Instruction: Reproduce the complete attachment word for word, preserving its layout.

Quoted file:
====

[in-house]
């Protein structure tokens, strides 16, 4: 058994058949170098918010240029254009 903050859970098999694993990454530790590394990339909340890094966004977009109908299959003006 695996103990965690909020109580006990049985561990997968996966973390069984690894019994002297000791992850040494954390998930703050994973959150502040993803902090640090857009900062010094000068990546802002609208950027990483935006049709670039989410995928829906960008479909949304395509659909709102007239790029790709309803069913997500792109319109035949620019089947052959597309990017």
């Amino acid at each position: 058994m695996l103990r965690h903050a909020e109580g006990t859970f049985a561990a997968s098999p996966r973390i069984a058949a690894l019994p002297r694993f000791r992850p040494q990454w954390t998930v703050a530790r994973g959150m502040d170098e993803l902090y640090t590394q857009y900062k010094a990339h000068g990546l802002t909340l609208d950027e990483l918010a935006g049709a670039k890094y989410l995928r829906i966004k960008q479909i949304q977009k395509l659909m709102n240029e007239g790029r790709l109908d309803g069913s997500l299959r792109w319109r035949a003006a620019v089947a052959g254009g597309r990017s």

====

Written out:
[in-house]
């Protein structure tokens, strides 16, 4: 058994058949170098918010240029254009 903050859970098999694993990454530790590394990339909340890094966004977009109908299959003006 695996103990965690909020109580006990049985561990997968996966973390069984690894019994002297000791992850040494954390998930703050994973959150502040993803902090640090857009900062010094000068990546802002609208950027990483935006049709670039989410995928829906960008479909949304395509659909709102007239790029790709309803069913997500792109319109035949620019089947052959597309990017």
């Amino acid at each position: 058994m695996l103990r965690h903050a909020e109580g006990t859970f049985a561990a997968s098999p996966r973390i069984a058949a690894l019994p002297r694993f000791r992850p040494q990454w954390t998930v703050a530790r994973g959150m502040d170098e993803l902090y640090t590394q857009y900062k010094a990339h000068g990546l802002t909340l609208d950027e990483l918010a935006g049709a670039k890094y989410l995928r829906i966004k960008q479909i949304q977009k395509l659909m709102n240029e007239g790029r790709l109908d309803g069913s997500l299959r792109w319109r035949a003006a620019v089947a052959g254009g597309r990017s």